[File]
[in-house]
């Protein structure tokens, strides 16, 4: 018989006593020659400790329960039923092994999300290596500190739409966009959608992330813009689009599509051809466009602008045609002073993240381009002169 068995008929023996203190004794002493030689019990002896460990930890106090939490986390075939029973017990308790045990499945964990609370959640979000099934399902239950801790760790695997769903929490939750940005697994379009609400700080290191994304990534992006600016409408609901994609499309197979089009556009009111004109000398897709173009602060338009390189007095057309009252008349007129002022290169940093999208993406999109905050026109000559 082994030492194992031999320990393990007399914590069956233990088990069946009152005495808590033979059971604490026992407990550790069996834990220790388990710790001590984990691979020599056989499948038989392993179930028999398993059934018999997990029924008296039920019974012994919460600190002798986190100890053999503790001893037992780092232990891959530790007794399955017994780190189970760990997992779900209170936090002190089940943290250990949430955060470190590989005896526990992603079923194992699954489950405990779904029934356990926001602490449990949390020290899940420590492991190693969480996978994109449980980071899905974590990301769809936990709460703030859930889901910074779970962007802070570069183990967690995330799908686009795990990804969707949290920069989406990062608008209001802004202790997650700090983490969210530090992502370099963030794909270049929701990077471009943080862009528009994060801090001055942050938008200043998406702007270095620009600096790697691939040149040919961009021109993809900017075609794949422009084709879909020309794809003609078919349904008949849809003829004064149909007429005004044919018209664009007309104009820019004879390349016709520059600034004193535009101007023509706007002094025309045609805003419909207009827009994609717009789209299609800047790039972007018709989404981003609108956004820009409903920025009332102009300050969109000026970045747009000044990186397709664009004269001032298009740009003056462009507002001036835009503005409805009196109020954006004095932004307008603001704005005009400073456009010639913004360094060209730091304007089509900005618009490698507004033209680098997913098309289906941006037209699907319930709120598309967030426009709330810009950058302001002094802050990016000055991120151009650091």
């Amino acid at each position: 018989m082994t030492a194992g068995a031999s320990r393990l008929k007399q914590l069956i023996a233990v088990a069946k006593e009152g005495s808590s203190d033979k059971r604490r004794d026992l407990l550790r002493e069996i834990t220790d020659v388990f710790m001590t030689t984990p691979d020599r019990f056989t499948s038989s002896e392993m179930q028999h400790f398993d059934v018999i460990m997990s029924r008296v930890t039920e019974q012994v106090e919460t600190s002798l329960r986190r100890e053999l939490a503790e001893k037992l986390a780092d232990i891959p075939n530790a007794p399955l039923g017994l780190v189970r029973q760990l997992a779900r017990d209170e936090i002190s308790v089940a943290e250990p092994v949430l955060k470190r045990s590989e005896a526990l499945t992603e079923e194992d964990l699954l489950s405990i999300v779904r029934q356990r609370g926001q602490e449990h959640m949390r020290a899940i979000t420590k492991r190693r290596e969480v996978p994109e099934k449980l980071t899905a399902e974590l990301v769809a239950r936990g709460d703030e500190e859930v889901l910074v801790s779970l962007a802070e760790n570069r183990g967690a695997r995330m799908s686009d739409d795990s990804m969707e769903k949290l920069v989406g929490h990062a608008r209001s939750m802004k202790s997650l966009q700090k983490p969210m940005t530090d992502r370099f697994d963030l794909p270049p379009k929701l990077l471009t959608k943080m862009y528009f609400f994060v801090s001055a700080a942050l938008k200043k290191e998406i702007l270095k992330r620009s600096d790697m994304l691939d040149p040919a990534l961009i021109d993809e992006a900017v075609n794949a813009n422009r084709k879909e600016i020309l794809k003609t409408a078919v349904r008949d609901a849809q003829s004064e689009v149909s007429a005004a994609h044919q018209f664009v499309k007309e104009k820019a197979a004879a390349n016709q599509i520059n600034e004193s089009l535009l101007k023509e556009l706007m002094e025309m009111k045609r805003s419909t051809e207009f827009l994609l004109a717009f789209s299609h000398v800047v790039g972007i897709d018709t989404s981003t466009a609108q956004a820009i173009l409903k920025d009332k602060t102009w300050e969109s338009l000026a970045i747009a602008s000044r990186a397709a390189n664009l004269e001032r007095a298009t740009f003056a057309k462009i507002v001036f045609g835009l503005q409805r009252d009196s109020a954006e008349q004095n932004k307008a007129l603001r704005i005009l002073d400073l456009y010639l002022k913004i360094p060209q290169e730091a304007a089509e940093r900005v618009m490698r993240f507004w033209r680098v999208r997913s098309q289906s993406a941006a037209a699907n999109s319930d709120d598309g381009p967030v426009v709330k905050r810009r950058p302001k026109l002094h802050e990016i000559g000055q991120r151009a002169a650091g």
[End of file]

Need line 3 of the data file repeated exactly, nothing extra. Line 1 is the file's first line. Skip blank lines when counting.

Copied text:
């Amino acid at each position: 018989m082994t030492a194992g068995a031999s320990r393990l008929k007399q914590l069956i023996a233990v088990a069946k006593e009152g005495s808590s203190d033979k059971r604490r004794d026992l407990l550790r002493e069996i834990t220790d020659v388990f710790m001590t030689t984990p691979d020599r019990f056989t499948s038989s002896e392993m179930q028999h400790f398993d059934v018999i460990m997990s029924r008296v930890t039920e019974q012994v106090e919460t600190s002798l329960r986190r100890e053999l939490a503790e001893k037992l986390a780092d232990i891959p075939n530790a007794p399955l039923g017994l780190v189970r029973q760990l997992a779900r017990d209170e936090i002190s308790v089940a943290e250990p092994v949430l955060k470190r045990s590989e005896a526990l499945t992603e079923e194992d964990l699954l489950s405990i999300v779904r029934q356990r609370g926001q602490e449990h959640m949390r020290a899940i979000t420590k492991r190693r290596e969480v996978p994109e099934k449980l980071t899905a399902e974590l990301v769809a239950r936990g709460d703030e500190e859930v889901l910074v801790s779970l962007a802070e760790n570069r183990g967690a695997r995330m799908s686009d739409d795990s990804m969707e769903k949290l920069v989406g929490h990062a608008r209001s939750m802004k202790s997650l966009q700090k983490p969210m940005t530090d992502r370099f697994d963030l794909p270049p379009k929701l990077l471009t959608k943080m862009y528009f609400f994060v801090s001055a700080a942050l938008k200043k290191e998406i702007l270095k992330r620009s600096d790697m994304l691939d040149p040919a990534l961009i021109d993809e992006a900017v075609n794949a813009n422009r084709k879909e600016i020309l794809k003609t409408a078919v349904r008949d609901a849809q003829s004064e689009v149909s007429a005004a994609h044919q018209f664009v499309k007309e104009k820019a197979a004879a390349n016709q599509i520059n600034e004193s089009l535009l101007k023509e556009l706007m002094e025309m009111k045609r805003s419909t051809e207009f827009l994609l004109a717009f789209s299609h000398v800047v790039g972007i897709d018709t989404s981003t466009a609108q956004a820009i173009l409903k920025d009332k602060t102009w300050e969109s338009l000026a970045i747009a602008s000044r990186a397709a390189n664009l004269e001032r007095a298009t740009f003056a057309k462009i507002v001036f045609g835009l503005q409805r009252d009196s109020a954006e008349q004095n932004k307008a007129l603001r704005i005009l002073d400073l456009y010639l002022k913004i360094p060209q290169e730091a304007a089509e940093r900005v618009m490698r993240f507004w033209r680098v999208r997913s098309q289906s993406a941006a037209a699907n999109s319930d709120d598309g381009p967030v426009v709330k905050r810009r950058p302001k026109l002094h802050e990016i000559g000055q991120r151009a002169a650091g």